Renew America’s Water

Why Colorado Needs Federal Investment in Public Water to Provide Safe Water for Generations to Come
Fact Sheet • October 2010 olorado’s public water systems have provided reliable access to drinking water and safe disposal of wastewater for decades, yet a crisis looms. When Congress passed the Clean Water Act and the Safe Drinking Water Act to ensure that our waterways were protected and our drinking water safe, they provided increased funding for community water systems to meet these more protective standards. However, since the 1980s, the federal government has been cutting back funding to communities for water infrastructure, with assistance falling to historic lows under the Bush administration. At the same time, many of our nation’s water systems that were built in the early 20th century are reaching the end of their lifespan. Without dedicated federal funding, communities simply cannot afford to make the necessary repairs to pipes and water systems that keep our waters clean and safe. This lack of investment in communities’ water infrastructure poses a danger to the environment and threatens the safety of our water for future generations.
The campaign to Renew America’s Water will create a dedicated source of federal funding, which will improve water quality, protect the environment, create good jobs and ensure safe, reliable water for generations to come.

Reliable Access to Safe Water Is Threatened
Colorado’s drinking water and sewer infrastructure needs dramatically outpace available funding. According to Colorado’s latest project eligibility list for the Drinking Water State Revolving Fund (SRF) program, the state’s public water systems need $1.9 billion to keep our water safe.1 In 2010, the state’s Drinking Water Revolving Fund program, which provides low-interest loans and grants to maintain safe drinking water, received $24.1 million in federal funding — enough to finance only 1 percent of what is needed.2 Colorado’s publicly owned wastewater systems need $2.4 billion to protect water quality and public health.3 In 2010, the state’s Water Pollution Control Revolving Fund program, which goes toward wastewater infrastructure, received $16.5 million in federal funding — enough to finance less than 1 percent of what is needed.4 As a result, even after state contributions, state revolving funds fall $4.3 billion short of what is needed to maintain Colorado’s water and sewer systems, leaving local governments with much of the financial burden. Additional funding is necessary to maintain and improve the state’s water quality. We need to act now to Renew America’s Water and close this funding gap.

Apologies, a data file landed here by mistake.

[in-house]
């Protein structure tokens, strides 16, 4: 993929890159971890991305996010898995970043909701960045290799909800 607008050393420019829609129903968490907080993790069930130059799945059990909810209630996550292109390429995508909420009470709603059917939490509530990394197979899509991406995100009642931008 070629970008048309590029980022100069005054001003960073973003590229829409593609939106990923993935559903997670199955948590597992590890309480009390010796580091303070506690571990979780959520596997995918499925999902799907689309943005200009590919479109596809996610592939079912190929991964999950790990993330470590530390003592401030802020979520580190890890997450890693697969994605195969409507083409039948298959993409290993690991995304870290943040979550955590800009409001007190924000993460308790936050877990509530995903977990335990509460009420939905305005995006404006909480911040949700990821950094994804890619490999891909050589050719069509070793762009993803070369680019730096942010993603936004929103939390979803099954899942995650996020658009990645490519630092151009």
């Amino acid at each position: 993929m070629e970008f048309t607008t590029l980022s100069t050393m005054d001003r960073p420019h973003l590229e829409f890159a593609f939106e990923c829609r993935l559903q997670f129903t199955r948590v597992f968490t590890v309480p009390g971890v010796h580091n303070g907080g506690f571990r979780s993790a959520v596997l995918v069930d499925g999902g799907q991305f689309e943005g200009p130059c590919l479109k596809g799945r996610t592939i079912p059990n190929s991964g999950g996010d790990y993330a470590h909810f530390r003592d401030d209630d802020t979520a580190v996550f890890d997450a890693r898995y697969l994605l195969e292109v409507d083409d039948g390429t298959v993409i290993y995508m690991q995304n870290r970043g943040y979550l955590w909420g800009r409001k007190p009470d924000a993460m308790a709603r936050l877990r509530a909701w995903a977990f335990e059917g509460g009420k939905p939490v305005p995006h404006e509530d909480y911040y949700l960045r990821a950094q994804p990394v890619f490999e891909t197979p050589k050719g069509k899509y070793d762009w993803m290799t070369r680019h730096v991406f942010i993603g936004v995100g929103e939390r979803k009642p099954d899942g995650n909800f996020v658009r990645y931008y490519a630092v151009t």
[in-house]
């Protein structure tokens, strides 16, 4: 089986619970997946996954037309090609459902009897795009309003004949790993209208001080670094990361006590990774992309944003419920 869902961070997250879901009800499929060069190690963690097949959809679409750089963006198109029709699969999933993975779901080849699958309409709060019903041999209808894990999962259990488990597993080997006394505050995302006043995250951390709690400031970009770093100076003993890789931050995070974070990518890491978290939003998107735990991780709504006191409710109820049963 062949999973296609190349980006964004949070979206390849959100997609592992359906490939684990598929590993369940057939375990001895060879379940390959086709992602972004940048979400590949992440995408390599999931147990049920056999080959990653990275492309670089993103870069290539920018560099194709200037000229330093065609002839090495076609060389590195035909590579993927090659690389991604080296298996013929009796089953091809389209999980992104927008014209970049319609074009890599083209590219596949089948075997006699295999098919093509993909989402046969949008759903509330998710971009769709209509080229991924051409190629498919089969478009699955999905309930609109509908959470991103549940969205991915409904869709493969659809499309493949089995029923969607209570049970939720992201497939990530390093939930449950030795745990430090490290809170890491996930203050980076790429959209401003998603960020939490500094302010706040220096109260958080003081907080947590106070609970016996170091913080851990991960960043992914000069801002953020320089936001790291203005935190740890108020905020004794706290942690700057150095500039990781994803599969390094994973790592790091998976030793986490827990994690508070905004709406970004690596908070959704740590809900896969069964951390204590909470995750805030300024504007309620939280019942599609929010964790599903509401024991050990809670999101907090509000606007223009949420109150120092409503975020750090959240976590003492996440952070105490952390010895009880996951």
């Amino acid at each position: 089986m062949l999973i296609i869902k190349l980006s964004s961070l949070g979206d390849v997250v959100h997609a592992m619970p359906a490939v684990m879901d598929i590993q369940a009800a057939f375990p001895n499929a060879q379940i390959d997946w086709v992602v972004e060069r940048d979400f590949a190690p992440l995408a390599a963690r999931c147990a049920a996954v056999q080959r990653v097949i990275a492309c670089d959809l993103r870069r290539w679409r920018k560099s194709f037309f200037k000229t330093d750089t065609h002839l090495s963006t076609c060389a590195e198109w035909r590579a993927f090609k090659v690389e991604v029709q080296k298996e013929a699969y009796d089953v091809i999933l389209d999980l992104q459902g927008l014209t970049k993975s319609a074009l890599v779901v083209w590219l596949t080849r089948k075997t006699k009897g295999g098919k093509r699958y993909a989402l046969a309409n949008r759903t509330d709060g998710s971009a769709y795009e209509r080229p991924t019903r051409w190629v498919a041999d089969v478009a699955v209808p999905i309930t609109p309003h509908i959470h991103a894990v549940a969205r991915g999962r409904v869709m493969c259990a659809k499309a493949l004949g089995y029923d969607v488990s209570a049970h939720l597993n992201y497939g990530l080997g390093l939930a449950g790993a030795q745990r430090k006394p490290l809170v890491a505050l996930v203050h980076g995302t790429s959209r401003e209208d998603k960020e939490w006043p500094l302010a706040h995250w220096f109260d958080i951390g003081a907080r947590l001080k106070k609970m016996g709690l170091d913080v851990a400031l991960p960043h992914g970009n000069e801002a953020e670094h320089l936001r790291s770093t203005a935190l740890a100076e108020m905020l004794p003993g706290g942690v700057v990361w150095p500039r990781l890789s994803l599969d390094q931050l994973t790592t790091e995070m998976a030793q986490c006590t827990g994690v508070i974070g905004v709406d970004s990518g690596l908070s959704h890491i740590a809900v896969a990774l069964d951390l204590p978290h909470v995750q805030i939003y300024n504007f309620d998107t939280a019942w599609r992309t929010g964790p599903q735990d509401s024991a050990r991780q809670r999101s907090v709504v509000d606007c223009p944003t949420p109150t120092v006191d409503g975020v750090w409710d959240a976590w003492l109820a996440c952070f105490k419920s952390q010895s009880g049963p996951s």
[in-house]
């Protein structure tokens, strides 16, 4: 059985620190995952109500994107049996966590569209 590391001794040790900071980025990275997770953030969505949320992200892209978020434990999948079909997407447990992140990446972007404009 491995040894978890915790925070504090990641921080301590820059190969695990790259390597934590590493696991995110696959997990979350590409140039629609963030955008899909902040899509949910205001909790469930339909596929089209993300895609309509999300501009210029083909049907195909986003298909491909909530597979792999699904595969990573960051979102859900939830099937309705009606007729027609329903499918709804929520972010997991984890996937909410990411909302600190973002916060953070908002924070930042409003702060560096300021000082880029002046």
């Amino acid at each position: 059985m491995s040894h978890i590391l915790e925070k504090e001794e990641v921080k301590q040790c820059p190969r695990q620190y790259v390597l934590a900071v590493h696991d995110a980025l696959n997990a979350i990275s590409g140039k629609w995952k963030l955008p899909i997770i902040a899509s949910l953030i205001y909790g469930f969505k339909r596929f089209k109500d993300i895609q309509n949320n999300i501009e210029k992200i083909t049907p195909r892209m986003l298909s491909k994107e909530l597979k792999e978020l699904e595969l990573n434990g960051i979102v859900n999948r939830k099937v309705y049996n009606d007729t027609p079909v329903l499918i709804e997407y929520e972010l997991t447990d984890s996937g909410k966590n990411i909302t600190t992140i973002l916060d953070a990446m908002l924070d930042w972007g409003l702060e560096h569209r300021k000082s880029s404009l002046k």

Protecting Our Rivers and Lakes
Aging water infrastructure does more than threaten our future access to reliable drinking water — it also harms the environment in our communities. Aging sewer pipes can burst and spill untreated waste into our rivers, lakes and streams. This is a problem in communities across the state. According to the U.S. Environmental Protection Agency’s Colorado 2008 Water Quality Assessment Report, 14 percent of the state’s river and stream miles, and 46 percent of its lake, reservoir and pond waters assessed were impaired and too polluted to support their designated uses.5 Sewage overflows and stormwater runoff can also cause waters to be unfit for recreational use. Furthermore, leaks in our aging pipes lose water, even in parts of the country facing water shortages. According to the U.S. Geological Survey, 1.7 trillion gallons of water are lost from distribution to consumer taps — equivalent to one out of every five gallons of drinking water.6 Increased investment in water and sewer systems will better protect our rivers and lakes and reduce loss of treated drinking water through leaky pipes.

It’s Time to Renew America’s Water
To Renew America’s Water, we need a comprehensive, long-term solution that fully funds our water infrastructure needs. Funds must be dedicated for this purpose and protected from yearly political decisions. Legislation to Renew America’s Water must include funds to assist rural and low-income communities, help large municipalities, and provide grants to improve water access in our public schools. Such an investment would relieve overburdened state and municipal governments, create hundreds of thousands of good jobs, and ensure universal access to clean drinking water for generations to come.